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Carnival 1 – Royal Caribbean 0

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As millions of people spent the past weekend preparing and then dealing with Hurricane Irene up and down the east coast of the United States, the impact  of Irene on cruising began earlier in the week in San Juan, Puerto Rico.


Royal Caribbean’s Serenade of the Seas, and Carnival Victory were docked pier side in Puerto Rico, waiting for passsengers to arrive to check in and embark on their next cruises. By late afternoon, as Hurricane Irene swirled toward San Juan, the Port Authority of San Juan ordered both ships to untie and head out to sea. This decision was not made by the cruise lines; rather it was made for them, and they were required to follow the directive set out by the San Juan authorities.

The Carnival Victory was forced to leave the port knowing over 300 registered passengers were not yet onboard; Serenade of the Seas had slightly less than half as many who were still scheduled to board.

“Cruise contracts” are written to allow cruise lines to deviate from scheduled itineraries in emergency conditions,  so neither cruise line was contractually obligated to do anything for passengers who unfortunately did not board the ship prior to departure, and in some cases were literally left standing at the pier.

No doubt it was very bewildering and tense for the passengers  arriving at the pier and anticipating boarding for a wonderful cruise, only to find no ship at the pier.

Once Carnival was made aware of the situation, the company attempted to set out to notify as many affected passengers as possible of the change in departure time. Royal Caribbean, on the other hand,  inexplicibly simply decided it would be impossible to reach their passengers. In this era of instaneous communication, smart phones, and social media this can be viewed as a very significant misstep.

This was the beginning of a tale of two company’s paths to making decisions on how they should respond in a crisis situation.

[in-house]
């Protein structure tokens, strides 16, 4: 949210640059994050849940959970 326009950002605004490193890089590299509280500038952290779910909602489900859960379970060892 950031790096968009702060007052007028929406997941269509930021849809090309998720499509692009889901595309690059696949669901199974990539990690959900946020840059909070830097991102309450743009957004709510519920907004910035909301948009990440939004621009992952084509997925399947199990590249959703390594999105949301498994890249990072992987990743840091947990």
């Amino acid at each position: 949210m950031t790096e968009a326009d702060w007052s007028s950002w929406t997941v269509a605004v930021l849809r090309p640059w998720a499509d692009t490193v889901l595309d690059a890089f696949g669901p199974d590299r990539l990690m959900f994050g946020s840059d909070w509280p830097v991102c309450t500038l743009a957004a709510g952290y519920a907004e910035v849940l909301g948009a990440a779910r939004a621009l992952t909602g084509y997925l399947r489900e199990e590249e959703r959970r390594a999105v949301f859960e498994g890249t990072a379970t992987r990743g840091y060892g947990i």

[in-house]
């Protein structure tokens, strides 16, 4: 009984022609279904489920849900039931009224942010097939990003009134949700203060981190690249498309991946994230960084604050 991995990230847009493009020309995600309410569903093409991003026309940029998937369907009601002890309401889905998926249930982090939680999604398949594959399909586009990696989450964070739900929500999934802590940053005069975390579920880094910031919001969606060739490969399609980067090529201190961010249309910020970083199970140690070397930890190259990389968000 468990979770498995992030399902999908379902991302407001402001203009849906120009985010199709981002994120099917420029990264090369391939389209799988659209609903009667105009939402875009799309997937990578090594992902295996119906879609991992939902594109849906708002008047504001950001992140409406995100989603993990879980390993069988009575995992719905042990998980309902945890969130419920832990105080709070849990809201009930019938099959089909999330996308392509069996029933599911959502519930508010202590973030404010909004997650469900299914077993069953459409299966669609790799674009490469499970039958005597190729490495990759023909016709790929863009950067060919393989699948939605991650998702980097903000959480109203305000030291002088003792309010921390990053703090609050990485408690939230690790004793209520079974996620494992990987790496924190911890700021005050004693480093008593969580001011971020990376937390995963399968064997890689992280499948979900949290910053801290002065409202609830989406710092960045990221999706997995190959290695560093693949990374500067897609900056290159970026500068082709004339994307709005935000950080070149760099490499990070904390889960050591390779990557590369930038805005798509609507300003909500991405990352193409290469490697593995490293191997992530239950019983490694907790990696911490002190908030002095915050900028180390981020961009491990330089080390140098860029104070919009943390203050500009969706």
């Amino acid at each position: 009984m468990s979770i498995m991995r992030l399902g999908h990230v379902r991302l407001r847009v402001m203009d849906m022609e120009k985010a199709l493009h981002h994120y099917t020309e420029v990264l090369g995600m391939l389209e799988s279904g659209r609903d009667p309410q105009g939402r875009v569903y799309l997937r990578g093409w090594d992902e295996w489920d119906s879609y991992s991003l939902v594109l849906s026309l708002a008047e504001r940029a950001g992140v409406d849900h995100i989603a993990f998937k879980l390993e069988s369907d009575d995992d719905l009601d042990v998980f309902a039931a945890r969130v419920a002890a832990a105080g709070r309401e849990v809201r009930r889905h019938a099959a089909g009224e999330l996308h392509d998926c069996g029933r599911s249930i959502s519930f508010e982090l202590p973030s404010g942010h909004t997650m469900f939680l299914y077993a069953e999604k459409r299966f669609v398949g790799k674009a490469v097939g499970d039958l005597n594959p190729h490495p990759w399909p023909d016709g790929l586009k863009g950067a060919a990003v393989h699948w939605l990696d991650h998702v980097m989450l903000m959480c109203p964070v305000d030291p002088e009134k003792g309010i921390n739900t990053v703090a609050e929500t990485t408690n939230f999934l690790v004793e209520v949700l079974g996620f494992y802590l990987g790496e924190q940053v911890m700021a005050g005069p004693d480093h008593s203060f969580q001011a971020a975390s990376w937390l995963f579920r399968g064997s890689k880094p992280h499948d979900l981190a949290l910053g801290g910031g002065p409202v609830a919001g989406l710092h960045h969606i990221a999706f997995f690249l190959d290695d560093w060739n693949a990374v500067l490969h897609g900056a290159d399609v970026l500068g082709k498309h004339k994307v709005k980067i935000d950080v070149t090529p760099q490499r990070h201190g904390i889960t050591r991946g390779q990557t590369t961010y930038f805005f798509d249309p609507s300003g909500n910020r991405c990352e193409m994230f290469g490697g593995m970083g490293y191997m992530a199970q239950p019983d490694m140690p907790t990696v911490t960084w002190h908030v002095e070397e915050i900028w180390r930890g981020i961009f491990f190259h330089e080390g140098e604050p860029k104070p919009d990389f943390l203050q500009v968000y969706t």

Royal Caribbean was there to arrange hotel accomodations and flights to the next port of call (to meet the ship) for those passengers who had booked thwie airfare through the cruise line’s air/sea program – “Choice Air.”  The remaining passengers who had purchased “cruise only” fares, were given a list of hotels with available accomodations. Those passengers had to pay their own additional expenses, including airfare to meet the ship in it’s next port of call, or return to their homes. Royal Caribbean also made the decision that not only would there be no financial assistance offered to passengers having to deal with the situation, there would be no refunds or future credits offered to those who decided to head home without completing the cruise.

It’s important to note again that neither cruise line was contractually obligated to do more than what Royal Caribbean did. And it’s also important to note that those passengers who had purchased travel insurance, in most cases would at least not suffer the financial loss that those without travel insurance faced. In fact, the 15 passengers to whom Royal Caribbean gave accomodations and flights paid for by the cruise line, were done a favor, since this is not normally a part of the $15 add-on “Choice Air” program. But 135 other people essentially got nothing.

Carnival cruise line scored points, not only with those passengers directly affected, but in the eyes of all industry watchers, and cruisers who follow industry developments, by putting their contractual obligations aside to come up with a plan they thought fair and helpful to their passengers affected by the port authorities decision.

They arranged for hotel accomodations for all the passengers involved, whether they had booked the companie’s air/sea package or were “cruise only” passengers. They also arranged and paid for flights for people who were carrying passports to fly to meet the ship in its next port of call, as well as for those who weren’t carrying passports or simply chose to fly home, and skip the cruise.